Yang’s designs always put practicality first. He thinks that the fundamental in design is “to be used by people”. “A good design must put practicality as a top prior- ity above anything else including brands and national traits and characteristics.” explains Yang. “For instance, we don’t want to put typical traditional Chinese armchairs in a modern of ce. The chairs may be made of top quality materials and look beautiful, but they are not practical. This type of chair was only on demand and used in the periods of the Ming and Qing Dynasties when people were very strict on sitting etiquette – the good mannered sitting posture then was to sit straight-backed. That’s why the angle between the backrest and seat was always at 90 degrees. These traditional armchairs in our modern life are no longer providing optimum comfort in terms of ergonomics.”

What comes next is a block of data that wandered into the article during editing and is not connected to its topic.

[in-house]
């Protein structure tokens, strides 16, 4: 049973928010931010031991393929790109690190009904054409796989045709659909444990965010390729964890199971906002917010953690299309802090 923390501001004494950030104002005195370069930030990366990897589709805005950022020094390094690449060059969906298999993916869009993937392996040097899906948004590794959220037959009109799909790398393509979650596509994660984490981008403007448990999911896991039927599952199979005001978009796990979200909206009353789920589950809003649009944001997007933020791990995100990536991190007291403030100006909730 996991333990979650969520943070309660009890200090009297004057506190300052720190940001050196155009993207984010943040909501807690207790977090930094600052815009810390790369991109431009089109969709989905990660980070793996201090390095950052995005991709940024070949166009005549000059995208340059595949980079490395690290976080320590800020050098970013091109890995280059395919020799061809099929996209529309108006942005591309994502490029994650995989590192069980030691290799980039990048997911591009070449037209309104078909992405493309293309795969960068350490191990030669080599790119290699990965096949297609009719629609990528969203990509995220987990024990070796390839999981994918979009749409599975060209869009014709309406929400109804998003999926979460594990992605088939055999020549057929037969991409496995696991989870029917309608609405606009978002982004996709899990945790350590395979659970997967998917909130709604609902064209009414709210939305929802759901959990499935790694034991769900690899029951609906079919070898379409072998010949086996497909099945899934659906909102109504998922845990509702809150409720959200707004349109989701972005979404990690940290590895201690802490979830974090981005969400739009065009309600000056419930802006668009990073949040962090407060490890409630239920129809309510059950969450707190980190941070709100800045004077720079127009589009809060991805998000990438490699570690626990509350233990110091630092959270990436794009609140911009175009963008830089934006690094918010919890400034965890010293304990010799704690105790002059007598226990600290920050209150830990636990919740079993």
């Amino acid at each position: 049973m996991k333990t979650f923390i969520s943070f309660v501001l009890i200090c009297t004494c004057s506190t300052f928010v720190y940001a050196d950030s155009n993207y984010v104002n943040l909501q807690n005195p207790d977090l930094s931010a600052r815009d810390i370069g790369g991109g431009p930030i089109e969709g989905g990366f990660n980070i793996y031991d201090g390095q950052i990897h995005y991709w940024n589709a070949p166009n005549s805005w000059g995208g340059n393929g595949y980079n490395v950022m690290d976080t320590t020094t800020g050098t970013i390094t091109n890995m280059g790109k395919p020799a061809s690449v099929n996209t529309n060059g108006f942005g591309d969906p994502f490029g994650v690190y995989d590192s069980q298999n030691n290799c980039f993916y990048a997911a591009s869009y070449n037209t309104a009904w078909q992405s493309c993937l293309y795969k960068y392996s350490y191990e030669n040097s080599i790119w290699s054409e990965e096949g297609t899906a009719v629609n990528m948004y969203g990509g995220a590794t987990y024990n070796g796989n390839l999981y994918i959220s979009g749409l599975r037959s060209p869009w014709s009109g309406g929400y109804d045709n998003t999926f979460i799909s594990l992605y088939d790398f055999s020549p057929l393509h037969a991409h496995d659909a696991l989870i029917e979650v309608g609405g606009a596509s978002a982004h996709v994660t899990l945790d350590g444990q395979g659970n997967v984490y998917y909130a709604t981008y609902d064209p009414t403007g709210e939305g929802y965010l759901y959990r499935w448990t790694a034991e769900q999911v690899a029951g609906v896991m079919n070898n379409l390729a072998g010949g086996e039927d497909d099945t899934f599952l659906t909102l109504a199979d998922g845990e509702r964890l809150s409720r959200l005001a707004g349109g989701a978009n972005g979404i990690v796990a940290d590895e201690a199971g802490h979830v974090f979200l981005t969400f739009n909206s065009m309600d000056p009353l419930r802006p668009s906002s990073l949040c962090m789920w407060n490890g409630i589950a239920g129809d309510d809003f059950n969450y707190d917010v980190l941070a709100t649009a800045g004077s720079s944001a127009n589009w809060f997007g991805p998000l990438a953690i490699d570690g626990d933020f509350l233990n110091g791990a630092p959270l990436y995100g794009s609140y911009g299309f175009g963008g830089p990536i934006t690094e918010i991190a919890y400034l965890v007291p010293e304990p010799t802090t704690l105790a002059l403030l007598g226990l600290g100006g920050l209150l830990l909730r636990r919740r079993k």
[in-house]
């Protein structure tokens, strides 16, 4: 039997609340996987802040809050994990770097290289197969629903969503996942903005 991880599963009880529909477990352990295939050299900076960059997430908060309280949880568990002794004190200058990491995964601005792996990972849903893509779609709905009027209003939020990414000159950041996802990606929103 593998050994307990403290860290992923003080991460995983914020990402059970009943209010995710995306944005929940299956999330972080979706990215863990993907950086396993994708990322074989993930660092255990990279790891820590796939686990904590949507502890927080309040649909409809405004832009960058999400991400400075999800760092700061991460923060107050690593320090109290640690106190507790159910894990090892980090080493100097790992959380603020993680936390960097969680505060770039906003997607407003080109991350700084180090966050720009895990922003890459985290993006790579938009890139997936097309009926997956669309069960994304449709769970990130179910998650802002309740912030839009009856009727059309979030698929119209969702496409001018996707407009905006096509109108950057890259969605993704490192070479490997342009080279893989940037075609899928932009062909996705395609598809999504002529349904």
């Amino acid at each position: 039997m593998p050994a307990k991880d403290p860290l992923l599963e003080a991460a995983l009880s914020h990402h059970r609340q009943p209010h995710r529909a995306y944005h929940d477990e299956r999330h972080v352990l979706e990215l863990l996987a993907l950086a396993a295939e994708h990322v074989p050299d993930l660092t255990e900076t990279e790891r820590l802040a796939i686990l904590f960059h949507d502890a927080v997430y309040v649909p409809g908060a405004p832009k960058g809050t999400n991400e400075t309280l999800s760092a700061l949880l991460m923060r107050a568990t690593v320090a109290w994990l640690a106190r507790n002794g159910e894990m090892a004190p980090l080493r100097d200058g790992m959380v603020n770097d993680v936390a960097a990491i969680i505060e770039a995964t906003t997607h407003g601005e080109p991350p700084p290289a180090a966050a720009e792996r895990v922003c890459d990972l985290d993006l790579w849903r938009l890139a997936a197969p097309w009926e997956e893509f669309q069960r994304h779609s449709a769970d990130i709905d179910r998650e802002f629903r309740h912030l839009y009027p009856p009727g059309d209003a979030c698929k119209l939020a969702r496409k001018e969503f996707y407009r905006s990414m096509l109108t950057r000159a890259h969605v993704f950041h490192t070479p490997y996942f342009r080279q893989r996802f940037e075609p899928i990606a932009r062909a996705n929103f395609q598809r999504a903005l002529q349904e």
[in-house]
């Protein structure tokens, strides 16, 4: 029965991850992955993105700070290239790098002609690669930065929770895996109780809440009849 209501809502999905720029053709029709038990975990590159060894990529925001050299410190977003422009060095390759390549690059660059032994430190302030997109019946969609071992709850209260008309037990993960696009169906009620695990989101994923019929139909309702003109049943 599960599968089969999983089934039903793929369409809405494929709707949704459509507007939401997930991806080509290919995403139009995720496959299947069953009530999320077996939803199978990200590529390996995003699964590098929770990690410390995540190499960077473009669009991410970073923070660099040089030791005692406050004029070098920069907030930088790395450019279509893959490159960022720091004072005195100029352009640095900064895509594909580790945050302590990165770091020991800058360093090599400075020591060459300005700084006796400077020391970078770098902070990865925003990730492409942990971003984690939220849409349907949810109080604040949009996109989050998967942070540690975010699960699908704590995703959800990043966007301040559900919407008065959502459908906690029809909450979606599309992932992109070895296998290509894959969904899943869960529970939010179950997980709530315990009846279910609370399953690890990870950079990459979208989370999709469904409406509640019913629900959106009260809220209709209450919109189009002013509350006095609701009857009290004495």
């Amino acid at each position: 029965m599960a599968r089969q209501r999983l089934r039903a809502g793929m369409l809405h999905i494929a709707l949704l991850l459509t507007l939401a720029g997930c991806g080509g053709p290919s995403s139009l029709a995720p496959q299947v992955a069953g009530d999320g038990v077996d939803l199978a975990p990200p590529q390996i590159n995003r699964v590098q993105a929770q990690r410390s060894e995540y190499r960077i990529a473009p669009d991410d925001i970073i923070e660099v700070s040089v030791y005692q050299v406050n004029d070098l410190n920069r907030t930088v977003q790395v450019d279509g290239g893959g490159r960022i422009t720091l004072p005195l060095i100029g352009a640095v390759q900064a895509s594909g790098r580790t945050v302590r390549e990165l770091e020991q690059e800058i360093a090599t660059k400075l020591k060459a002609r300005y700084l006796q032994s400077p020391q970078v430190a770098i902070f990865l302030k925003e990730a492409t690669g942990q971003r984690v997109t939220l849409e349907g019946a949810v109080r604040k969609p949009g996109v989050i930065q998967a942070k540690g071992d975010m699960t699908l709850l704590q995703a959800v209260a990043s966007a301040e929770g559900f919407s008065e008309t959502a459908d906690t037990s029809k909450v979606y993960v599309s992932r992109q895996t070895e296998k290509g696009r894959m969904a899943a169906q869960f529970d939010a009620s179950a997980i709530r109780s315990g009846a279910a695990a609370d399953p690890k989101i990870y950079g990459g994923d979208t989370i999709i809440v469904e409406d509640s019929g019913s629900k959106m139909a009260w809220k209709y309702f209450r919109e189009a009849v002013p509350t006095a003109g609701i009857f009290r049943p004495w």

Yang also talked about the lack of Chinese design in this respect. Ergonomics have been almost exclusively defined by the West since industrial revolution. They made use of advanced concepts to design products that were better suited to people’s modern day lives. And by using new materials they managed to continuously reduce manufacturing costs. That’s also the challenge we now face. But if we only copy the traditional style in design inherited from our grandparents’ day, we would end up in making things that only con ict with our modern lifestyle. He cited German kitchenware brand Zwilling; originally a blacksmith’s shop, it not only retained its quality, but also evolved to t contemporary lifestyles in this ever changing world. It is its persistence in delivering practicality that keeps this brand at the forefront of design. In this respect, Yang Ming-Jie has been engaged in a project called “Novel hand- craftsmanship” which aims to seek new ideas on ergonomics and new materials that are compatible with traditional Chinese handcraftsmanship. To design products that are better suited for a modern lifestyle.